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Four amazing days in Darwin

Four amazing days in Darwin

From ancient indigenous cultures to tranquil waterholes, sophisticated dining to astonishing wildlife, Darwin is one of Australia’s most surprising destinations.

Day 1: Arrive in Darwin

Darwin is a city that defies expectations, so spend your first day getting to know a bit more about this underrated destination. While most visitors are prepared for Darwin’s laid back tropical vibe, many are surprised by the city’s multicultural mix; more than 50 nationalities call the city home. The other big surprise is that Darwin’s youthful vibe hides a surprising amount of history. Take a walk around town and you will discover heritage buildings such as the Old Palmerston Town Hall. Dating back to 1883 – when Darwin was known as Palmerston – the building was destroyed by Cyclone Tracy, and later rebuilt using the original stone.

To discover more about Darwin’s colourful history, head to the Museum& Art Gallery of the Northern Territory. Along with a fabulous collection of Aboriginal art, the museum’s top exhibits include a room devoted to Cyclone Tracy, which devastated the city during Christmas 1974. Standing in the dark and listening to the roar of the cyclone is a chilling experience.

In the evening, tempt your taste buds at the Mindil Beach Sunset Market. Locals start arriving at dusk to feast on Asian street food under the swaying palm trees; a very Darwin way to end the day.

Day 2: Head for the islands

The Tiwi Islands are known for their distinctive indigenous culture, and a day trip to Bathurst Island – along with Melville Island, the only inhabited spot in the archipelago – gives a rare insight into this fascinating destination. AAT Kings offers trips via seaplane or ferry.

Although just 100km offshore, the Tiwi Islands have evolved their own eco-system, with plants and animals that are found nowhere else. The most remarkable thing about the islands, however, is its distinctive indigenous culture, which is culturally and linguistically quite different from that on the mainland. Learn more about the locals’ history, bush tucker and bush medicine, as well as their remarkable artwork, which includes weaving, painting and batik. The itinerary includes a picnic lunch by a scenic waterhole and a visit to a traditional burial site, where you will see the magnificently carved Pukumani burial poles, which are unique to the Tiwi Islands.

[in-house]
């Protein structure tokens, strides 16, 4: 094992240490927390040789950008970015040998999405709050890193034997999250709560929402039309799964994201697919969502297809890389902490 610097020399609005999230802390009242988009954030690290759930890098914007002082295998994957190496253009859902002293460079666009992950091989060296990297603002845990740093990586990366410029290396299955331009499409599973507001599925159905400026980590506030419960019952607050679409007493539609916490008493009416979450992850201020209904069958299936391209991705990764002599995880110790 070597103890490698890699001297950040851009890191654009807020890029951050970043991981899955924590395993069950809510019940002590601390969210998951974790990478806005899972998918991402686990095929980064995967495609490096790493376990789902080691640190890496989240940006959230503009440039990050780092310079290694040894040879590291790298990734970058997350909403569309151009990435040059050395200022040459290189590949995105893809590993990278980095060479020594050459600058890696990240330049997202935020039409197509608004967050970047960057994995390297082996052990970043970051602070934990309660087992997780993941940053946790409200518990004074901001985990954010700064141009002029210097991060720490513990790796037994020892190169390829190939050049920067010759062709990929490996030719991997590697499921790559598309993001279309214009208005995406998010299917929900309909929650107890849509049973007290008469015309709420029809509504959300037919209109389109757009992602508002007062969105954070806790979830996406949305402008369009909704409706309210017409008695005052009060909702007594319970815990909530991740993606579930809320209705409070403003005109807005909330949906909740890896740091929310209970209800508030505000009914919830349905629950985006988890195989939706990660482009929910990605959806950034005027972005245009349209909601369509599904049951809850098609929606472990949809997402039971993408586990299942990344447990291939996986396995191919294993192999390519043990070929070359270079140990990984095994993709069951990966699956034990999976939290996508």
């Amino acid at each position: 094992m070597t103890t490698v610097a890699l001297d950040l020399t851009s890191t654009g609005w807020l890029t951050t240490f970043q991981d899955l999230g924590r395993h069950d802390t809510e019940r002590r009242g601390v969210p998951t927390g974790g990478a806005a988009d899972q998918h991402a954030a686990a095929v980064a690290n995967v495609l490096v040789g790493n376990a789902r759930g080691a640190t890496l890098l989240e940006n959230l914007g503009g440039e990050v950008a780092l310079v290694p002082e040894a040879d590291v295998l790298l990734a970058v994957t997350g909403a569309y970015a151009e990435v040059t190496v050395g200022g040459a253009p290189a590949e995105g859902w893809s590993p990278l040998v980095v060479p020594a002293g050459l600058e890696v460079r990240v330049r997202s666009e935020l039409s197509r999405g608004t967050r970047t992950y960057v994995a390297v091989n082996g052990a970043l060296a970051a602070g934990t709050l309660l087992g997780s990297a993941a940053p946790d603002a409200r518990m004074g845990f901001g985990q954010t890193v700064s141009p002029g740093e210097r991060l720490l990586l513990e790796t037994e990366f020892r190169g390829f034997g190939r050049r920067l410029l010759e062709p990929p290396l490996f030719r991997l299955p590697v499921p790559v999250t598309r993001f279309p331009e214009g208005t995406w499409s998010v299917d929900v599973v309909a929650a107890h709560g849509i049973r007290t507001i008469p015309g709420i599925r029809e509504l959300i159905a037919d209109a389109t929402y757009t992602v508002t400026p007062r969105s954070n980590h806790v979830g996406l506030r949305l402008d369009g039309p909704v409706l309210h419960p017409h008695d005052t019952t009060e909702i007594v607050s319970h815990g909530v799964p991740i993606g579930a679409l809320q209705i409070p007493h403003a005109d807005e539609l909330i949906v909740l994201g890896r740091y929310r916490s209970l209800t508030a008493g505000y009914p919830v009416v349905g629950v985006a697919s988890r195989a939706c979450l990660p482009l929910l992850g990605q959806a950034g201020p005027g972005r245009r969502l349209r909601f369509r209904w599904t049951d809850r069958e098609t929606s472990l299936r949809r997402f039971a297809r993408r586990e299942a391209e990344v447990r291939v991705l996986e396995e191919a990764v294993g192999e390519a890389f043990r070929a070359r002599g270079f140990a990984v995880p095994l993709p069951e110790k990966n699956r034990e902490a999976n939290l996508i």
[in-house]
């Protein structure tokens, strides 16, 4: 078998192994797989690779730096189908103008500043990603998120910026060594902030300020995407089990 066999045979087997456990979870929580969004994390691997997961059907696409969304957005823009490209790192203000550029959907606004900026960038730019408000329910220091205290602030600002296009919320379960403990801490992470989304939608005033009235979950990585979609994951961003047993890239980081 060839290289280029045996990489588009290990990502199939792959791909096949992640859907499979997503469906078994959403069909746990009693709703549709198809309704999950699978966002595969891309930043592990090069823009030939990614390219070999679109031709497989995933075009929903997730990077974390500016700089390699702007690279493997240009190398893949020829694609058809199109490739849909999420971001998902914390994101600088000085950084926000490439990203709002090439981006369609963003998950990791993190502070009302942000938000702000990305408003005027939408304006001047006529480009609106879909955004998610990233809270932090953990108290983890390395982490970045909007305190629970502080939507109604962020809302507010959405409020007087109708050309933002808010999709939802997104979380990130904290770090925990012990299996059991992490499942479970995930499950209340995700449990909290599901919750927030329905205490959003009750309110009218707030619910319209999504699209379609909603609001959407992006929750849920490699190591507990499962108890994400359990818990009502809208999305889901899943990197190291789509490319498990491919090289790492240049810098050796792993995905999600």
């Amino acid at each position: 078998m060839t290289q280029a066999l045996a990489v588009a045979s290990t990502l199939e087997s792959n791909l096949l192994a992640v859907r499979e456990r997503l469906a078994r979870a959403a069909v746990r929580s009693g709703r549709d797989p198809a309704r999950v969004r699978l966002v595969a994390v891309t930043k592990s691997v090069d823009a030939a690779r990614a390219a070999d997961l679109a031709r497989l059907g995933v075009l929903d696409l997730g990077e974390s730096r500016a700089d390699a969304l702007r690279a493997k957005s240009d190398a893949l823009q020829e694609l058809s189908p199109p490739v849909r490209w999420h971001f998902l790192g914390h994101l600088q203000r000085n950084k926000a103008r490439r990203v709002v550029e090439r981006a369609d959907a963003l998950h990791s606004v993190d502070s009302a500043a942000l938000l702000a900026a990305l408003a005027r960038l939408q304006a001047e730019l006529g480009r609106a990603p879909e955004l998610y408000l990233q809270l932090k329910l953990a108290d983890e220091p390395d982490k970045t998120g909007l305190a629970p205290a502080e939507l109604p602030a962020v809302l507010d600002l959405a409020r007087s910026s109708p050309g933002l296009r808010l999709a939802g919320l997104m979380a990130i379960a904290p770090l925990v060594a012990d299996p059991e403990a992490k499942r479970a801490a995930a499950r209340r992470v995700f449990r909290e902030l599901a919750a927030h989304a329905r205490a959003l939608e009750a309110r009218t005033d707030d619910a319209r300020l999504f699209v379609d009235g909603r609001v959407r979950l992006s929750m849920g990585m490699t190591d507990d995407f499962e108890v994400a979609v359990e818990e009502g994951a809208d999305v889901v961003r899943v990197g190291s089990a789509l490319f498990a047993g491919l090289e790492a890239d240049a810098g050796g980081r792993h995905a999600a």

Back on the mainland, it is time to further sink your teeth into Darwin’s diverse dining scene. For those who love spicy food and a lane way vibe, Little Miss Korea is a lively option. If nothing warms your heart like a well-cooked steak, then try long-time favourite Char.

Day 3: Swim with crocs

Fast, fierce and deadly, the fearsome saltwater crocodile is the Northern Territory’s most notorious inhabitant. Get up close and personal with these predators – without risking your life – at Crocosaurus Cove, home to some of the largest salties in Australia. Depending on your fear factor, you can have your photo taken holding a baby croc, or stand on the Fishing for Crocs platform and discover for yourself how a juvenile croc reacts when you dangle a piece of meat near it. Real thrill-seekers may even want to brave the Cage of Death, where you share the water with enormous saltwater crocs.

It’s not all croc action, however; Crocosaurus also showcases some of the Territory’s other remarkable animals. It features the world’s largest collection of Australian reptiles, as well as a turtle enclosure and an aquarium filled with native fish such as barramundi and archer fish.

In the afternoon, you may like to make the most of Darwin’s balmy climate with some water-based fun. Enjoy an adrenaline rush jet-boating on the harbour, or take the plunge at the Wave Lagoon at the Darwin Waterfront.

Round off the day at another great Darwin favourite, the Deckchair Cinema. Al fresco movies with a side serve of good food; what a relaxing way to spend an evening.

Day 4. Make a splash in Litchfield National Park

Everyone has heard of Kakadu National Park but Litchfield National Park, the Top End’s other great escape, is something of a local secret, and the good folk of Darwin would prefer to keep it that way. With its many spectacular swimming holes – all of them croc-free – Litchfield is an easy day trip from Darwin.

The 1500 hectare park is only 90 minutes drive from Darwin; if you don’t have your own car, you can join a tour. Top swimming spots include the beautiful natural plunge pool at Florence Falls, fed by twin waterfalls, and Buley Rockhole, where the shallow rapids offer a great spot for young children to splash around.

A photo-stop at Tolmer Falls is essential: this long-drop waterfall isa spectacular sight as it cascades down the western face of the Tabletop Range. Colonies of rare ghost bats and orange horseshoe bats make their home at the foot of the cascades. Elsewhere in the park, keep an eye out for Litchfield’s colourful bird life, which includes glossy spangled drongos, kingfishers and rainbow bee-eaters, as well as its famous termite mounds. Stretching up to two metres high, these astonishing constructions are always oriented on a north-south axis, giving the termites a temperature-controlled home.

Wind up your last day in Darwin with a celebratory dinner. At WharfOne, you can enjoy super-fresh seafood while watching the sun set over the water. Drink a toast to Darwin and its delights, and promise yourself to be back soon.

For more information about planning a trip to the Northern Territory, visit northernterritory.com.
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